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Writing About Your Art ” by Mary Edwards

When artists are asked to write about their work, they often complain: “What’s the point of writing about my art? I’m not a writer, I’m an artist!” The purpose of good art writing is to illuminate your work. After you’re famous the critics will take over the task, but right now it’s up to you.

People do read artist statements when they are worth reading. A good statement is powerful and personal and takes real effort to do well. It is worth your time because it helps you write other documents you’ll need as your career progresses.

Here’s a short list:

· an artist statement

· a narrative biography

· a letter (or email) to a gallery

· a profile on your social media site

· a proposal to a museum

· a “statement of purpose” for a grant or residency application

· the “about” page on your website

So, how do you begin? Here are a few tips.

Write in your own voice. Use “I” and “me” and “my.” Your statement should sound like you on a good day, when you are rested and clear. Artists sometimes think that a statement needs to be full of big words and that it has to sound fancy to be good. The opposite is true. Clear, simple language is always best.

Can you see the difference in these two versions from an abstract painter?

First try:

“My work is about navigating the spans that divide life’s dualities, such as birth and death, division and union, waxing and waning. I record observations, both from memory and invention.”

It is hard to write well about abstract art, but this artist has written at such a high level that she has disappeared. The reader cannot find her or connect with her art.

When asked to put aside her first draft and just say what her work was all about, she immediately responded: “Everything!” This honest reply turned into the beginning of a good statement:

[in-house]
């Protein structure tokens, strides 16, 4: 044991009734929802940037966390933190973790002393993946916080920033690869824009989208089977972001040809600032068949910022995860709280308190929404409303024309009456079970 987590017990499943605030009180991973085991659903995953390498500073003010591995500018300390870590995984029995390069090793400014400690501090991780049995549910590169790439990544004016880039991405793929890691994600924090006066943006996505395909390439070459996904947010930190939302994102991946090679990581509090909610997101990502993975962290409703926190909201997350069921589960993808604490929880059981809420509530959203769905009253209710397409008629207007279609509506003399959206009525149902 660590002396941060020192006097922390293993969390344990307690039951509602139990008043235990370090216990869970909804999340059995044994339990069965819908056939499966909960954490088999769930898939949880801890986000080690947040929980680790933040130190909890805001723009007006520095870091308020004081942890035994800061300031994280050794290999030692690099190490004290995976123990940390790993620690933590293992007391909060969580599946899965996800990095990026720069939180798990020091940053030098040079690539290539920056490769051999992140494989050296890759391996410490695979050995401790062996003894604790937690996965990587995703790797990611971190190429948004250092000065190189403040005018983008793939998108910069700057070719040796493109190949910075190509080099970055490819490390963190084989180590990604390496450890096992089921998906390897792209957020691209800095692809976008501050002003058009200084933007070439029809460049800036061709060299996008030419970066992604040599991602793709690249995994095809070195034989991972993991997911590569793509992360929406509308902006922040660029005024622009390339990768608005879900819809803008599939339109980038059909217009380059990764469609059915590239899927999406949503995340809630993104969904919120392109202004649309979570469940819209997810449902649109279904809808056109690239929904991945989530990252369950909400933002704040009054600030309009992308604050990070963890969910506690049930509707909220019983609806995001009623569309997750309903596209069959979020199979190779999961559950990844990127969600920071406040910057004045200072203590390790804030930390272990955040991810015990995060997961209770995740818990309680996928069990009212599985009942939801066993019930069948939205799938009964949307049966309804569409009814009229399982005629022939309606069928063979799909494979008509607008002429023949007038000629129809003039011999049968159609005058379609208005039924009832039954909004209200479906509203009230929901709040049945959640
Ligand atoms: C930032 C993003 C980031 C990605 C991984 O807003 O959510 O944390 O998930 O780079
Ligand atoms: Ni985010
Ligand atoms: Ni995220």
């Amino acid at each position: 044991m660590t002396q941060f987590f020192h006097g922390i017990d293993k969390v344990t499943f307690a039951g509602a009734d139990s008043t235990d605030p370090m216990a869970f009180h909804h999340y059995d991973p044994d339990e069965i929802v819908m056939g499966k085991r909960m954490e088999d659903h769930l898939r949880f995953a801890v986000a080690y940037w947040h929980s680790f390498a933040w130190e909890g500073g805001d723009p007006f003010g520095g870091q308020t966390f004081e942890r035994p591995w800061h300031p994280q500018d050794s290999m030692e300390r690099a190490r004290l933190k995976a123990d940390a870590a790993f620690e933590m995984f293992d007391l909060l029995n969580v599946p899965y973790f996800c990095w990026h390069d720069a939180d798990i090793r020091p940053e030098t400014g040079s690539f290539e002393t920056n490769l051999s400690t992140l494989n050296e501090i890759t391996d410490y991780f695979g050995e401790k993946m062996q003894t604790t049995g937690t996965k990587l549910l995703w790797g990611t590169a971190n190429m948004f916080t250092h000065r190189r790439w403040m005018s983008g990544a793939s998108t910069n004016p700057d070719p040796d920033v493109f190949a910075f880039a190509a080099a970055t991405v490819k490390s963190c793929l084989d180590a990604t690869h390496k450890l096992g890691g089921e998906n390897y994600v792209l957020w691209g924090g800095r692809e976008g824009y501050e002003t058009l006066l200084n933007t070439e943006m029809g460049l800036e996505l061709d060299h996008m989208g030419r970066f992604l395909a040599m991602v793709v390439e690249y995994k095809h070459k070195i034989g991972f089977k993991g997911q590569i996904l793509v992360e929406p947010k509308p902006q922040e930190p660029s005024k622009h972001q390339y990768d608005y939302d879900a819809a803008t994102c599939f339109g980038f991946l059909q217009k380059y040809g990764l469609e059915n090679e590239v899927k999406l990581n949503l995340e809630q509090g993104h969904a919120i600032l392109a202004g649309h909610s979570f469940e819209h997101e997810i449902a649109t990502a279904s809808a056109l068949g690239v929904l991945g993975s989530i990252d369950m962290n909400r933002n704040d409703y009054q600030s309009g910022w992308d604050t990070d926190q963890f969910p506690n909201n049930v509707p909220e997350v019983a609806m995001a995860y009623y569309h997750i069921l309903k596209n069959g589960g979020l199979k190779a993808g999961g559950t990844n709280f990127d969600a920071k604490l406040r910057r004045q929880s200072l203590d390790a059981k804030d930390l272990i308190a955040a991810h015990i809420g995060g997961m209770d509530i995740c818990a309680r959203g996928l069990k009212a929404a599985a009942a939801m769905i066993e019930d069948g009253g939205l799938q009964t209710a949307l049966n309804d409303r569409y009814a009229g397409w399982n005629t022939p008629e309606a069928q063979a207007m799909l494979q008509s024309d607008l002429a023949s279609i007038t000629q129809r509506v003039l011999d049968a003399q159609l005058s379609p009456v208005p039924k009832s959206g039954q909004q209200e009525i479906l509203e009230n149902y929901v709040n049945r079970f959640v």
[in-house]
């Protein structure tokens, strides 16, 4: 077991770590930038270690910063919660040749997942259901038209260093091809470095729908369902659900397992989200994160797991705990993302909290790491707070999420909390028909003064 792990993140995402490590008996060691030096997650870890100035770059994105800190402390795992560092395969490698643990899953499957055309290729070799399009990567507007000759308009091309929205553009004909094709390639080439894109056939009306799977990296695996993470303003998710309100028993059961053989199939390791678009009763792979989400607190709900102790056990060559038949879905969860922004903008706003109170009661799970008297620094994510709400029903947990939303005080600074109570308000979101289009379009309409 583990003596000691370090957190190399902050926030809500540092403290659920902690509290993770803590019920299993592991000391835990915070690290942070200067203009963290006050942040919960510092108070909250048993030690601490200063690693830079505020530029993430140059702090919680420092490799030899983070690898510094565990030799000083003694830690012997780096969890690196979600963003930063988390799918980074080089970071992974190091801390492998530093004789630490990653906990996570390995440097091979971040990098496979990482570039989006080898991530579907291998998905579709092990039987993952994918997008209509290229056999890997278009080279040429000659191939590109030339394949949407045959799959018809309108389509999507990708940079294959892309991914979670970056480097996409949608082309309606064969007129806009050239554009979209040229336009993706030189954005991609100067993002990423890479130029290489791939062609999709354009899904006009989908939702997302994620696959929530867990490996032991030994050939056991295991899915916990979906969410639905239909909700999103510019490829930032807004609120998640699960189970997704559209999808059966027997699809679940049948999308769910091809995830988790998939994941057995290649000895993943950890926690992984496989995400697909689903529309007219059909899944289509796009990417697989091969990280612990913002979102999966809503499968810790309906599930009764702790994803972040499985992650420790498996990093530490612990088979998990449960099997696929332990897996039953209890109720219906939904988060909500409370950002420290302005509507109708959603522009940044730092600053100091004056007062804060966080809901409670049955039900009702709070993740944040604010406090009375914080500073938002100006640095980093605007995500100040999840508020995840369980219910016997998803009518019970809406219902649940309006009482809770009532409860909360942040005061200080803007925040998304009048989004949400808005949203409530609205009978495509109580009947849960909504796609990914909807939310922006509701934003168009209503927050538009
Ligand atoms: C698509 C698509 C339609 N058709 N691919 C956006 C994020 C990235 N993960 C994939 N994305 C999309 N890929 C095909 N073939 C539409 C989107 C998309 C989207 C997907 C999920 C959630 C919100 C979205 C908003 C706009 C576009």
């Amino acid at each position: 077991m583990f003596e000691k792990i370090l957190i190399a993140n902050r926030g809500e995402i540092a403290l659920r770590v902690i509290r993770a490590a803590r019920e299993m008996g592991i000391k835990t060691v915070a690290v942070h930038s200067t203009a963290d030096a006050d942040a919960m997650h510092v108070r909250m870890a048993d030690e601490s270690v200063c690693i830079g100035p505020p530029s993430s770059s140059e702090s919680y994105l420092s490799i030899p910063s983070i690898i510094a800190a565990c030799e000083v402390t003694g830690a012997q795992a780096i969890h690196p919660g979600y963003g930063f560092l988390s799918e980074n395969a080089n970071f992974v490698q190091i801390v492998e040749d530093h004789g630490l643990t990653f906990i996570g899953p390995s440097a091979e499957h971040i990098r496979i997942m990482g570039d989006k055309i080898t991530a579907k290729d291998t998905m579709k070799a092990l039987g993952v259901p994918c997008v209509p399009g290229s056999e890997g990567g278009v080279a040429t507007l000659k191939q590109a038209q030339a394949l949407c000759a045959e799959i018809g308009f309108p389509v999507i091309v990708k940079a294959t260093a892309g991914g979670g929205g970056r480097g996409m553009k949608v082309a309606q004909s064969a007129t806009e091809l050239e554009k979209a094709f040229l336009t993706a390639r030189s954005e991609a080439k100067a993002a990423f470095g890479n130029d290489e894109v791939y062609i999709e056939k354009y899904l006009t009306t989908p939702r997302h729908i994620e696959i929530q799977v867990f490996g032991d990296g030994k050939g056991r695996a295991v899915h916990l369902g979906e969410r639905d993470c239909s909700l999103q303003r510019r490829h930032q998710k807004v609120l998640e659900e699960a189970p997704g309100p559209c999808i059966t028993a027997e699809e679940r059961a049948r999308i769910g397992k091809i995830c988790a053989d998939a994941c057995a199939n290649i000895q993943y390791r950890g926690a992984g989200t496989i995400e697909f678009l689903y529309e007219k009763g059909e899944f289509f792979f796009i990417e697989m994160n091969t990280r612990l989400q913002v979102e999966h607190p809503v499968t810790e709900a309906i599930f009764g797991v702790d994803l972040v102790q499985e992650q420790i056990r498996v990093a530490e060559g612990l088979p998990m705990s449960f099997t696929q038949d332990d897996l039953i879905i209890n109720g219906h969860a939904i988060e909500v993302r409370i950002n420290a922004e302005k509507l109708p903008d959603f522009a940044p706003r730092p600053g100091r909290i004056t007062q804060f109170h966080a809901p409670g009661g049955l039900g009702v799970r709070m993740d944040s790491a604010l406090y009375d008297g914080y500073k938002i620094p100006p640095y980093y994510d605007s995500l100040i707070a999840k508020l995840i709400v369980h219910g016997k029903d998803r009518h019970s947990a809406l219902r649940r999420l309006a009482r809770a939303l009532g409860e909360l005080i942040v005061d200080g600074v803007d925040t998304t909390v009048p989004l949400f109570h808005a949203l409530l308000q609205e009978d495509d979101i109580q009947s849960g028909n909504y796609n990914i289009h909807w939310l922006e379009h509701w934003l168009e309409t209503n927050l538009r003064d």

Second try:

“When people ask me what my work is about, I can only answer “everything!” My paintings come from my daily life, and are attempts to make sense of the world. They express my wishes and dreams for a better world, they celebrate happy occasions, my sadness and frustration, as I explore life’s dualities ….”

So, how do you write your own statement? Here are 7 questions to help you think about what you want to say. You can use them to prepare a new statement or revise the one you have.

What is your intention as an artist? Why do you make art?

What subjects or ideas interest you?

How do you get inspired to create a new work of art?

Describe your process. How do you select and work with materials?

What should the viewer notice when they look at your work? Are there details or techniques that are typical of you?

Who are the other artists you especially admire? How have they influenced you?

What else would you like viewers to know, to help them appreciate your art?
Love f
The first three questions overlap, as they are different ways for you to think about what your art is all about. This is often the hardest part to write, so if you get stuck just go on to other questions and come back later.
for @shakil001
Thanks for @gems community.


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